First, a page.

Ruth is brought to our attention after she is widowed, when her security and hope were well tested… This is when the story of Ruth begins.
Having buried her husband, Mahlon, Ruth chose to follow her mother-in-law, Naomi, despite Naomi’s repeated attempts to have her turn back and return to her family. Yet Ruth, understanding honor, love, and God’s ways, refused to turn back, saying:
“…‘Entreat me not to leave you,
or to turn back from following after you;
for wherever you go, I will go;
and wherever you lodge, I will lodge;
your people shall be my people,
and your God, my God.
Where you die, I will die,
and there will I be buried.
The Lord do so to me, and more also,
if anything but death parts you and me.’”—Ruth 1:16-17
With this initial meeting of Ruth and some of the first words she speaks, we learn of her determination, her love of Naomi, and of course, her love of God.
While this, in and of itself, is a lesson to us to love and follow after God, Ruth’s story progresses further…
No longer wishing to serve the false god she once did, and wanting to care for Naomi, Ruth followed her on what was likely only a one to two-week journey—yet, in her heart would have felt much longer, knowing she may never return.
This one decision to let love guide her actions meant she never saw her parents again… but her hope was not diminished. Her heart knew the glory of following God and of doing right by her mother-in-law who had lost her husband and sons—all her family in Moab. As far as we know, Ruth never regretted her decision. She never second guessed it.
The fact that Ruth does not complain or second guess her decision, even upon arriving in Bethlehem where she—a Moabitess—likely faced many hardships besides Naomi’s poverty, is beyond what flesh-filled logic might deem wise. Even Naomi’s own bitterness was not enough to dampen Ruth’s spirits!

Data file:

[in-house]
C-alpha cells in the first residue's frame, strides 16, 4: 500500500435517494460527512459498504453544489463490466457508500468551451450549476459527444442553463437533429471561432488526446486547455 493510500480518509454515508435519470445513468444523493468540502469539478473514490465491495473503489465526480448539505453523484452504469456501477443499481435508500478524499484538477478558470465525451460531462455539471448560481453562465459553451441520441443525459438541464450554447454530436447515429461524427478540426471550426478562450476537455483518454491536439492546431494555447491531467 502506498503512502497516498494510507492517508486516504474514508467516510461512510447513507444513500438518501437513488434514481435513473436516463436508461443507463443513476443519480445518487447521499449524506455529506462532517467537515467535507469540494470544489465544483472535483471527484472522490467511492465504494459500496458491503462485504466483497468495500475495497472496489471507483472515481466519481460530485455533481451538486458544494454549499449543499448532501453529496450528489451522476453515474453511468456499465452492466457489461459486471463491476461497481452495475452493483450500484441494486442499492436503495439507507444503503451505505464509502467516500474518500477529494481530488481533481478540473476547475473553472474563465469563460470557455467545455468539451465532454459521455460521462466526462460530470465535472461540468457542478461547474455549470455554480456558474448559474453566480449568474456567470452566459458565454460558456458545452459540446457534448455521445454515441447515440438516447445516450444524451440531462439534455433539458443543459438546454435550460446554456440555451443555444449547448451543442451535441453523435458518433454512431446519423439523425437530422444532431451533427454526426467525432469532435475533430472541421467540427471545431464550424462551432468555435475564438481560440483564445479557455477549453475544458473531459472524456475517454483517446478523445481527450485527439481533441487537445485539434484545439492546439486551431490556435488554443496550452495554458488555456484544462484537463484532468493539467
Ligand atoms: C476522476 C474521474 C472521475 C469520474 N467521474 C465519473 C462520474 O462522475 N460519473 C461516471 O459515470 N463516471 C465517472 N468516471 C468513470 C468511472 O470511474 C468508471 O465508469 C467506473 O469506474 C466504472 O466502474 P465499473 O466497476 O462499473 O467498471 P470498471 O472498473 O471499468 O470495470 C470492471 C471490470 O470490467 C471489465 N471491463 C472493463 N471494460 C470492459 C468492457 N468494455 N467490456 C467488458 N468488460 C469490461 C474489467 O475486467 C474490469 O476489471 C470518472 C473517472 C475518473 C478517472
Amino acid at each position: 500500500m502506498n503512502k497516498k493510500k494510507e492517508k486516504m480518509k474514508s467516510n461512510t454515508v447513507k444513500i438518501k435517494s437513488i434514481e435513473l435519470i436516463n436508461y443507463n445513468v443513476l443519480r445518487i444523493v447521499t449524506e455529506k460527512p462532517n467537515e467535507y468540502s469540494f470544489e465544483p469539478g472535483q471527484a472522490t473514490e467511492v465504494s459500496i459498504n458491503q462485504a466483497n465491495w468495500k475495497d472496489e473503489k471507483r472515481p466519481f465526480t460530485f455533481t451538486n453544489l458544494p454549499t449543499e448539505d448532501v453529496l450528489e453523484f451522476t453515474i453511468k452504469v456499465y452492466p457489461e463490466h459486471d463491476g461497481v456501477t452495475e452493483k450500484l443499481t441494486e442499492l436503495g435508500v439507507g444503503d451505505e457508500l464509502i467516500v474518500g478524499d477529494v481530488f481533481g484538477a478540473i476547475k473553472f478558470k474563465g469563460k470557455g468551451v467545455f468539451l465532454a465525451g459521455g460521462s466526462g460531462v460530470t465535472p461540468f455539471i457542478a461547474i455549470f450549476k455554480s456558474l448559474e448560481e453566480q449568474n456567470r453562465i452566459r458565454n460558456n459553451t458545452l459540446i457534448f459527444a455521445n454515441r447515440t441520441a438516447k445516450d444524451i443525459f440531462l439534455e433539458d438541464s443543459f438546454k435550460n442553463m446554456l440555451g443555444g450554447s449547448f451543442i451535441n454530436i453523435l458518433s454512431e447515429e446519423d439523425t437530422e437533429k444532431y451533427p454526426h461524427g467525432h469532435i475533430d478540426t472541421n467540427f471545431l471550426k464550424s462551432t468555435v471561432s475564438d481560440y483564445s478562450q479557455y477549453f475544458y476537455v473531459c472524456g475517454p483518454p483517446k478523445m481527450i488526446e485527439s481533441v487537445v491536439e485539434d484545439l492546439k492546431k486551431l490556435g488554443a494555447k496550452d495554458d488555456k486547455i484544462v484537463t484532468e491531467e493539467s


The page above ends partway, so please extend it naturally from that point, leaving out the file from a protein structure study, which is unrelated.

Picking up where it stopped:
Ruth took everything in stride. She did not try to have Naomi work or call upon her old friends and relatives for food. Instead, she eagerly went out into the fields to glean. She supported Naomi without ridicule or pride, working for the majority of the day in the hot sun.
It was Ruth’s lack of condemnation and a heart of love that first caught the attention of Boaz, the owner of the field she gleaned in and a relative to Naomi. Ruth did not shout out what she was doing for her mother-in-law, yet the tale of her kindness still reached Boaz. Her heart commanded attention.
“And Boaz… said to her, ‘It has been fully reported to me, all that you have done for your mother-in-law since the death of your husband, and how you have left your father and your mother and the land of your birth, and have come to a people whom you did not know before. The Lord repay your work, and a full reward be given you by the Lord God of Israel, under whose wings you have come for refuge.’”—Ruth 2:11-12
Ruth found favor in the eyes of Boaz, and he ordered his men to leave extra stalks behind for her to glean and to allow her to drink the water they collected. Boaz also saw to it that she was fed and treated well while in his fields, and that no one chastised her.
Later, as the harvests neared their ends—approximately three months from when the gleaning first began—Ruth would again find favor…
For when Naomi instructed Ruth to go to the threshing floor at the end of Shavuot, Ruth listened, doing everything Naomi said; going to Boaz on the threshing floor after he ate and drank his fill, lying at his feet as he slept. When Boaz awoke, Ruth asked him to take her under his wing—she asked him to redeem her!